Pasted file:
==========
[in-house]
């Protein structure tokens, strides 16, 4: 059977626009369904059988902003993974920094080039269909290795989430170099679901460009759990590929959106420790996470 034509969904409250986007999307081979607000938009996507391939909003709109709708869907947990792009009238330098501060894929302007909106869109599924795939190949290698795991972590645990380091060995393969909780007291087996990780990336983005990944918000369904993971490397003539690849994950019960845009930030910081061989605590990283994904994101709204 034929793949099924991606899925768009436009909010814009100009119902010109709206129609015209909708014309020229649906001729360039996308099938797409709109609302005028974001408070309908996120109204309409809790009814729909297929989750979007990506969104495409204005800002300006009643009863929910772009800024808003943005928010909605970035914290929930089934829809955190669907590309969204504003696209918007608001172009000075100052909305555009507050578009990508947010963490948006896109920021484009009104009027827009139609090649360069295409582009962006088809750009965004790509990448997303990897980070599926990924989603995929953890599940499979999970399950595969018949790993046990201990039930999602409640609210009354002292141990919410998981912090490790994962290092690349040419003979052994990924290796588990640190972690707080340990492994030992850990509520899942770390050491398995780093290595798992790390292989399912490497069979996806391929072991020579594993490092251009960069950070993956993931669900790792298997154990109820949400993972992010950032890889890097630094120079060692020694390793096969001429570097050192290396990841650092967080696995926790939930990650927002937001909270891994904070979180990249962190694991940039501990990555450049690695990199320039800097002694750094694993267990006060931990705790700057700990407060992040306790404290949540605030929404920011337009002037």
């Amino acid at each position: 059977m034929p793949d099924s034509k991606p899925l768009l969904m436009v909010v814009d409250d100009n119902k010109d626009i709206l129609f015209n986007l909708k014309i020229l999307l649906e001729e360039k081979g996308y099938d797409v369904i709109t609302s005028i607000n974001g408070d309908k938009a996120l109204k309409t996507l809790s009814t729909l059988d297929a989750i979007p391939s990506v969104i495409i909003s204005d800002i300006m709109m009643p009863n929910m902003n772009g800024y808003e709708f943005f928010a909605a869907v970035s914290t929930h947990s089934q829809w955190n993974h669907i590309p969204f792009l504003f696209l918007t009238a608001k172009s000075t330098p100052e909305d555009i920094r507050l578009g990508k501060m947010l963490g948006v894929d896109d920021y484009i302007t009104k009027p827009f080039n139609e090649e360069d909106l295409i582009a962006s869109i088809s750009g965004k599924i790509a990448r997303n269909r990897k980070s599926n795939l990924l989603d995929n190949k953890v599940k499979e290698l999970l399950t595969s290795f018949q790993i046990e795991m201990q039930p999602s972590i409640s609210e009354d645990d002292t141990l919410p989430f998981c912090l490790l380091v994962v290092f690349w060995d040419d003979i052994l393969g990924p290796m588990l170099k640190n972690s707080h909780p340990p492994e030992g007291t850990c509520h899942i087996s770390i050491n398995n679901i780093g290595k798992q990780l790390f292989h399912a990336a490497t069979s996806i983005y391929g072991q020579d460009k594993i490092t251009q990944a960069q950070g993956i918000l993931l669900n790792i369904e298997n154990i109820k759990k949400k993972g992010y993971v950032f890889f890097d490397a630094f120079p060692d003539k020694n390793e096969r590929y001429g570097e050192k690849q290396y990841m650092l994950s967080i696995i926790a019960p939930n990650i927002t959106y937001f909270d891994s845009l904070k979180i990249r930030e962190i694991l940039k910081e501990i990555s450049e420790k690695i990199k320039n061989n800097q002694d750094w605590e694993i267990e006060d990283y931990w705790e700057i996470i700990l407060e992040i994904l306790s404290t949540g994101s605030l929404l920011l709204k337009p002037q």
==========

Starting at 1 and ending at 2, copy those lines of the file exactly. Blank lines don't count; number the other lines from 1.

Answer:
[in-house]
């Protein structure tokens, strides 16, 4: 059977626009369904059988902003993974920094080039269909290795989430170099679901460009759990590929959106420790996470 034509969904409250986007999307081979607000938009996507391939909003709109709708869907947990792009009238330098501060894929302007909106869109599924795939190949290698795991972590645990380091060995393969909780007291087996990780990336983005990944918000369904993971490397003539690849994950019960845009930030910081061989605590990283994904994101709204 034929793949099924991606899925768009436009909010814009100009119902010109709206129609015209909708014309020229649906001729360039996308099938797409709109609302005028974001408070309908996120109204309409809790009814729909297929989750979007990506969104495409204005800002300006009643009863929910772009800024808003943005928010909605970035914290929930089934829809955190669907590309969204504003696209918007608001172009000075100052909305555009507050578009990508947010963490948006896109920021484009009104009027827009139609090649360069295409582009962006088809750009965004790509990448997303990897980070599926990924989603995929953890599940499979999970399950595969018949790993046990201990039930999602409640609210009354002292141990919410998981912090490790994962290092690349040419003979052994990924290796588990640190972690707080340990492994030992850990509520899942770390050491398995780093290595798992790390292989399912490497069979996806391929072991020579594993490092251009960069950070993956993931669900790792298997154990109820949400993972992010950032890889890097630094120079060692020694390793096969001429570097050192290396990841650092967080696995926790939930990650927002937001909270891994904070979180990249962190694991940039501990990555450049690695990199320039800097002694750094694993267990006060931990705790700057700990407060992040306790404290949540605030929404920011337009002037």